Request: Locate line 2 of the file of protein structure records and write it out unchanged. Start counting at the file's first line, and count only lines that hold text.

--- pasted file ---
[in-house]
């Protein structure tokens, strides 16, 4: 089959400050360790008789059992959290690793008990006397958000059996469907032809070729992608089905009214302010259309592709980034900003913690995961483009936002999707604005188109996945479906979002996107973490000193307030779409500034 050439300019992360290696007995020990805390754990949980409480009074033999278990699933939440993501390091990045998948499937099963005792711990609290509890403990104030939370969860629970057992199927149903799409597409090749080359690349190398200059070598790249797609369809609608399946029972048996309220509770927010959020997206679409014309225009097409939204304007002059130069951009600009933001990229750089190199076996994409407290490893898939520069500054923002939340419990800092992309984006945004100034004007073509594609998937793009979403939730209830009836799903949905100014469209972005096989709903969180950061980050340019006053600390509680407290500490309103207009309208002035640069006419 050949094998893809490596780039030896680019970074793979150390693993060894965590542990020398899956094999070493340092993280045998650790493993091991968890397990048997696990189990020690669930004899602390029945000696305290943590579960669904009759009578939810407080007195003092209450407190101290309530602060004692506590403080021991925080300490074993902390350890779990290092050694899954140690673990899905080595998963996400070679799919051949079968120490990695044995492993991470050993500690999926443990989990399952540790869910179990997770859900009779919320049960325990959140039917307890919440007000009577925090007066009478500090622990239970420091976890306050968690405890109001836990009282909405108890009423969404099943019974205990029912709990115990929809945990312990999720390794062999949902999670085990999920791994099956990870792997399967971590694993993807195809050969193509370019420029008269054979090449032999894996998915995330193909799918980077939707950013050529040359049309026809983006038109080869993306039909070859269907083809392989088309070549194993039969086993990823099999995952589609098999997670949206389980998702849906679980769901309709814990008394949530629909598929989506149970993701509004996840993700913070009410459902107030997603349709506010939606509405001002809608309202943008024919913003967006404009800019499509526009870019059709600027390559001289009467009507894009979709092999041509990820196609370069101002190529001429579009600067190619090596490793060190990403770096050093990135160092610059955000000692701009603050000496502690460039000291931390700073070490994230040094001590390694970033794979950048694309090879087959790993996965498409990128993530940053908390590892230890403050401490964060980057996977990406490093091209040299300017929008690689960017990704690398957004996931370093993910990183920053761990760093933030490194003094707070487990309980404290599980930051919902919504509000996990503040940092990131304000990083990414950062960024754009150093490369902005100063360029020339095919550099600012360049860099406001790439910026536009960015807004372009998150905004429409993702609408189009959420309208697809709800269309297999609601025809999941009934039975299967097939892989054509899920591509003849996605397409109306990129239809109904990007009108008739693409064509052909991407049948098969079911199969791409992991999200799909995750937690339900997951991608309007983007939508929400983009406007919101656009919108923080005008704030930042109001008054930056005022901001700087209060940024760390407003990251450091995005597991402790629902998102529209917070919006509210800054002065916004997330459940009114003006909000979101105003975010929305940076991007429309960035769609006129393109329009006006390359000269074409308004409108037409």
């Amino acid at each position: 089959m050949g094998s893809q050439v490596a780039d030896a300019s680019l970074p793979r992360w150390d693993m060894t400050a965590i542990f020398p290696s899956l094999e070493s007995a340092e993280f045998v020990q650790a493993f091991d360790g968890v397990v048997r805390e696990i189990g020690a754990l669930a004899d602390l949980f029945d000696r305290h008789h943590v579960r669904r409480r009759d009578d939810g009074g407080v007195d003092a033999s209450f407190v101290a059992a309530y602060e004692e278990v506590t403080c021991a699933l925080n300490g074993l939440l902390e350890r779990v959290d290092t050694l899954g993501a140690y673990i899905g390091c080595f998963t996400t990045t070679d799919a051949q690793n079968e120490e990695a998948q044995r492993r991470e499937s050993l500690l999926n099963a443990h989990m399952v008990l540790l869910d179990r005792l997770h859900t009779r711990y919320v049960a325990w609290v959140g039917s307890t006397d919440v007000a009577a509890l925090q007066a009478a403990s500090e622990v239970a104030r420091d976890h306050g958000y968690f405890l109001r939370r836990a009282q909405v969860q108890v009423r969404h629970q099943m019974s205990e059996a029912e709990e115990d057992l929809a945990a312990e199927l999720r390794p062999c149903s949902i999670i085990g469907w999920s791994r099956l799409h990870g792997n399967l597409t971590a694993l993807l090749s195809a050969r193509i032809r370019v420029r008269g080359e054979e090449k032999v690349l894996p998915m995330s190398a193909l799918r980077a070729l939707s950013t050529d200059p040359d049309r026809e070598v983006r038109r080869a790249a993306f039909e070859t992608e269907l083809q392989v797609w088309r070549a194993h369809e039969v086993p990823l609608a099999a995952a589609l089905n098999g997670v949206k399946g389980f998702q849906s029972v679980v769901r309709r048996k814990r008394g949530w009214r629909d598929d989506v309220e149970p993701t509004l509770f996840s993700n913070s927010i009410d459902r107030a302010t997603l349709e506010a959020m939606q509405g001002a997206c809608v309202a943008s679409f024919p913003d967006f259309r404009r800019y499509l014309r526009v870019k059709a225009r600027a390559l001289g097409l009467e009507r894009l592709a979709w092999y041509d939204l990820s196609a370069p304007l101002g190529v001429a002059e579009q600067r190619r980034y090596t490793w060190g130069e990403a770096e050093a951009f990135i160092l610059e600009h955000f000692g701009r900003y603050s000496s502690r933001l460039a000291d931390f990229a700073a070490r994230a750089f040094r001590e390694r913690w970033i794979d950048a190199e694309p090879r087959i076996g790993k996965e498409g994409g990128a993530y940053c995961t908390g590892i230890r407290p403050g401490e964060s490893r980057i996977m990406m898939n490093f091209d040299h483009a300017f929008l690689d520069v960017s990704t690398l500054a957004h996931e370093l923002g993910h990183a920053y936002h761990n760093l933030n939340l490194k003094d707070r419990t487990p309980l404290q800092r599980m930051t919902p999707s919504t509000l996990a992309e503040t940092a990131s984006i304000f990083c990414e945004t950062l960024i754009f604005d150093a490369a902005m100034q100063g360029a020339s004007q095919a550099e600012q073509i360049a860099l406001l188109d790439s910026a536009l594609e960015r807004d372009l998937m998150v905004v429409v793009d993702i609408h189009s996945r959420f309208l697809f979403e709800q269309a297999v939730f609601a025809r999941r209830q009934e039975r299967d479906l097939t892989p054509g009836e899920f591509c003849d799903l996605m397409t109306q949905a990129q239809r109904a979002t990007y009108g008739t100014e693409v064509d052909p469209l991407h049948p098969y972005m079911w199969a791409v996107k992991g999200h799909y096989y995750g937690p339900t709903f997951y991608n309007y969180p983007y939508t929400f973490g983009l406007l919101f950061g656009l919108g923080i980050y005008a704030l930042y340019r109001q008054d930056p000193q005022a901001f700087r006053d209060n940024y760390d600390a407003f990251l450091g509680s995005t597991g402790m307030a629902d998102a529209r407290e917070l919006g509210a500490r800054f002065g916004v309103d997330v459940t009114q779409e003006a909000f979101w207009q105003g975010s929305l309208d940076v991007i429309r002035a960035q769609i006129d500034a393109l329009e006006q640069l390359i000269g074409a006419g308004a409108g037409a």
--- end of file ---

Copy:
């Protein structure tokens, strides 16, 4: 089959400050360790008789059992959290690793008990006397958000059996469907032809070729992608089905009214302010259309592709980034900003913690995961483009936002999707604005188109996945479906979002996107973490000193307030779409500034 050439300019992360290696007995020990805390754990949980409480009074033999278990699933939440993501390091990045998948499937099963005792711990609290509890403990104030939370969860629970057992199927149903799409597409090749080359690349190398200059070598790249797609369809609608399946029972048996309220509770927010959020997206679409014309225009097409939204304007002059130069951009600009933001990229750089190199076996994409407290490893898939520069500054923002939340419990800092992309984006945004100034004007073509594609998937793009979403939730209830009836799903949905100014469209972005096989709903969180950061980050340019006053600390509680407290500490309103207009309208002035640069006419 050949094998893809490596780039030896680019970074793979150390693993060894965590542990020398899956094999070493340092993280045998650790493993091991968890397990048997696990189990020690669930004899602390029945000696305290943590579960669904009759009578939810407080007195003092209450407190101290309530602060004692506590403080021991925080300490074993902390350890779990290092050694899954140690673990899905080595998963996400070679799919051949079968120490990695044995492993991470050993500690999926443990989990399952540790869910179990997770859900009779919320049960325990959140039917307890919440007000009577925090007066009478500090622990239970420091976890306050968690405890109001836990009282909405108890009423969404099943019974205990029912709990115990929809945990312990999720390794062999949902999670085990999920791994099956990870792997399967971590694993993807195809050969193509370019420029008269054979090449032999894996998915995330193909799918980077939707950013050529040359049309026809983006038109080869993306039909070859269907083809392989088309070549194993039969086993990823099999995952589609098999997670949206389980998702849906679980769901309709814990008394949530629909598929989506149970993701509004996840993700913070009410459902107030997603349709506010939606509405001002809608309202943008024919913003967006404009800019499509526009870019059709600027390559001289009467009507894009979709092999041509990820196609370069101002190529001429579009600067190619090596490793060190990403770096050093990135160092610059955000000692701009603050000496502690460039000291931390700073070490994230040094001590390694970033794979950048694309090879087959790993996965498409990128993530940053908390590892230890403050401490964060980057996977990406490093091209040299300017929008690689960017990704690398957004996931370093993910990183920053761990760093933030490194003094707070487990309980404290599980930051919902919504509000996990503040940092990131304000990083990414950062960024754009150093490369902005100063360029020339095919550099600012360049860099406001790439910026536009960015807004372009998150905004429409993702609408189009959420309208697809709800269309297999609601025809999941009934039975299967097939892989054509899920591509003849996605397409109306990129239809109904990007009108008739693409064509052909991407049948098969079911199969791409992991999200799909995750937690339900997951991608309007983007939508929400983009406007919101656009919108923080005008704030930042109001008054930056005022901001700087209060940024760390407003990251450091995005597991402790629902998102529209917070919006509210800054002065916004997330459940009114003006909000979101105003975010929305940076991007429309960035769609006129393109329009006006390359000269074409308004409108037409």